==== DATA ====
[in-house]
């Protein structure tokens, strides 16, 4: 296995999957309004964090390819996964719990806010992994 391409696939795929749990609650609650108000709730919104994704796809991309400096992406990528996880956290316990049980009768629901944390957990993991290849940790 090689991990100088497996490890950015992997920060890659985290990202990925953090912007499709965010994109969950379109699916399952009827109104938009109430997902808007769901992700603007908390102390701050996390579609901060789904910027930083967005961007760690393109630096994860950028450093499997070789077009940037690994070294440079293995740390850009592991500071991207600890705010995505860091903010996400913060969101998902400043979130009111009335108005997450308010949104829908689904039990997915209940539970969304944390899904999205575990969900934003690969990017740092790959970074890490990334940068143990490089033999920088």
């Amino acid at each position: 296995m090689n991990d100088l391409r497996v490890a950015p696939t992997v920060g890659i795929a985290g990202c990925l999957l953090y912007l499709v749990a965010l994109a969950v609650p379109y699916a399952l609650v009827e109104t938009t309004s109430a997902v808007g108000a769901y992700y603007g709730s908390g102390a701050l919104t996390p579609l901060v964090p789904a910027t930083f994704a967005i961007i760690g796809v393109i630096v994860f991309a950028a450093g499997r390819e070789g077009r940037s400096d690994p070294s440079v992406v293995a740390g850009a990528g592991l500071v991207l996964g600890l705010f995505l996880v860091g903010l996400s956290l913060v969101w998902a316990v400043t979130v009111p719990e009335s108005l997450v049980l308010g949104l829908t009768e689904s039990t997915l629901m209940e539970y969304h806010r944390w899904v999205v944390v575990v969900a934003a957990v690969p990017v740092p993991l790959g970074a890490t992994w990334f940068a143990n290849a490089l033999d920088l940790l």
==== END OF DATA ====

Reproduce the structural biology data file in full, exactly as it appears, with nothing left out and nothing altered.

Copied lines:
[in-house]
């Protein structure tokens, strides 16, 4: 296995999957309004964090390819996964719990806010992994 391409696939795929749990609650609650108000709730919104994704796809991309400096992406990528996880956290316990049980009768629901944390957990993991290849940790 090689991990100088497996490890950015992997920060890659985290990202990925953090912007499709965010994109969950379109699916399952009827109104938009109430997902808007769901992700603007908390102390701050996390579609901060789904910027930083967005961007760690393109630096994860950028450093499997070789077009940037690994070294440079293995740390850009592991500071991207600890705010995505860091903010996400913060969101998902400043979130009111009335108005997450308010949104829908689904039990997915209940539970969304944390899904999205575990969900934003690969990017740092790959970074890490990334940068143990490089033999920088």
């Amino acid at each position: 296995m090689n991990d100088l391409r497996v490890a950015p696939t992997v920060g890659i795929a985290g990202c990925l999957l953090y912007l499709v749990a965010l994109a969950v609650p379109y699916a399952l609650v009827e109104t938009t309004s109430a997902v808007g108000a769901y992700y603007g709730s908390g102390a701050l919104t996390p579609l901060v964090p789904a910027t930083f994704a967005i961007i760690g796809v393109i630096v994860f991309a950028a450093g499997r390819e070789g077009r940037s400096d690994p070294s440079v992406v293995a740390g850009a990528g592991l500071v991207l996964g600890l705010f995505l996880v860091g903010l996400s956290l913060v969101w998902a316990v400043t979130v009111p719990e009335s108005l997450v049980l308010g949104l829908t009768e689904s039990t997915l629901m209940e539970y969304h806010r944390w899904v999205v944390v575990v969900a934003a957990v690969p990017v740092p993991l790959g970074a890490t992994w990334f940068a143990n290849a490089l033999d920088l940790l």